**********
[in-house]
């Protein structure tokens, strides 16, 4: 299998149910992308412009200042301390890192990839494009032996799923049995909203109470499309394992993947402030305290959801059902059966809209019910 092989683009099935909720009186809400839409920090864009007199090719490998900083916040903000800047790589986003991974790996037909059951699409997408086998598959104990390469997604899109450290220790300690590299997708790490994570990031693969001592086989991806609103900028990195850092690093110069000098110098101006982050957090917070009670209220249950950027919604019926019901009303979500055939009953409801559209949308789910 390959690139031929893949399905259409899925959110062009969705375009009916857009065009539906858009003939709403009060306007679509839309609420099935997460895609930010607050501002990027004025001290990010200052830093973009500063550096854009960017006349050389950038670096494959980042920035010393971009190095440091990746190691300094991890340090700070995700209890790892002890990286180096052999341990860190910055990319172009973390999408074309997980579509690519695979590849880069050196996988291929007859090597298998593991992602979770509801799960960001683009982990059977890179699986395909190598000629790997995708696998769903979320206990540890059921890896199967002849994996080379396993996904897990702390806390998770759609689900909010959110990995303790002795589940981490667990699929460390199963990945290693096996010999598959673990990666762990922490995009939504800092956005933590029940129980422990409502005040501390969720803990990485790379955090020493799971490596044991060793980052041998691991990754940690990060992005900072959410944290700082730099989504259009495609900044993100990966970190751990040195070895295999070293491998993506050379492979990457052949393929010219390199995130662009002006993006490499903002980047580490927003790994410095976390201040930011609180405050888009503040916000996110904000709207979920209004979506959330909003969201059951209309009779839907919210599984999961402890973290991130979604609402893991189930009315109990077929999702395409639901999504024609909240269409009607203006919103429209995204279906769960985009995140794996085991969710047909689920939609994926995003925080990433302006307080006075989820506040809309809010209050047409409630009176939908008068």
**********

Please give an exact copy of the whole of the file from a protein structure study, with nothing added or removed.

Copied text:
[in-house]
């Protein structure tokens, strides 16, 4: 299998149910992308412009200042301390890192990839494009032996799923049995909203109470499309394992993947402030305290959801059902059966809209019910 092989683009099935909720009186809400839409920090864009007199090719490998900083916040903000800047790589986003991974790996037909059951699409997408086998598959104990390469997604899109450290220790300690590299997708790490994570990031693969001592086989991806609103900028990195850092690093110069000098110098101006982050957090917070009670209220249950950027919604019926019901009303979500055939009953409801559209949308789910 390959690139031929893949399905259409899925959110062009969705375009009916857009065009539906858009003939709403009060306007679509839309609420099935997460895609930010607050501002990027004025001290990010200052830093973009500063550096854009960017006349050389950038670096494959980042920035010393971009190095440091990746190691300094991890340090700070995700209890790892002890990286180096052999341990860190910055990319172009973390999408074309997980579509690519695979590849880069050196996988291929007859090597298998593991992602979770509801799960960001683009982990059977890179699986395909190598000629790997995708696998769903979320206990540890059921890896199967002849994996080379396993996904897990702390806390998770759609689900909010959110990995303790002795589940981490667990699929460390199963990945290693096996010999598959673990990666762990922490995009939504800092956005933590029940129980422990409502005040501390969720803990990485790379955090020493799971490596044991060793980052041998691991990754940690990060992005900072959410944290700082730099989504259009495609900044993100990966970190751990040195070895295999070293491998993506050379492979990457052949393929010219390199995130662009002006993006490499903002980047580490927003790994410095976390201040930011609180405050888009503040916000996110904000709207979920209004979506959330909003969201059951209309009779839907919210599984999961402890973290991130979604609402893991189930009315109990077929999702395409639901999504024609909240269409009607203006919103429209995204279906769960985009995140794996085991969710047909689920939609994926995003925080990433302006307080006075989820506040809309809010209050047409409630009176939908008068």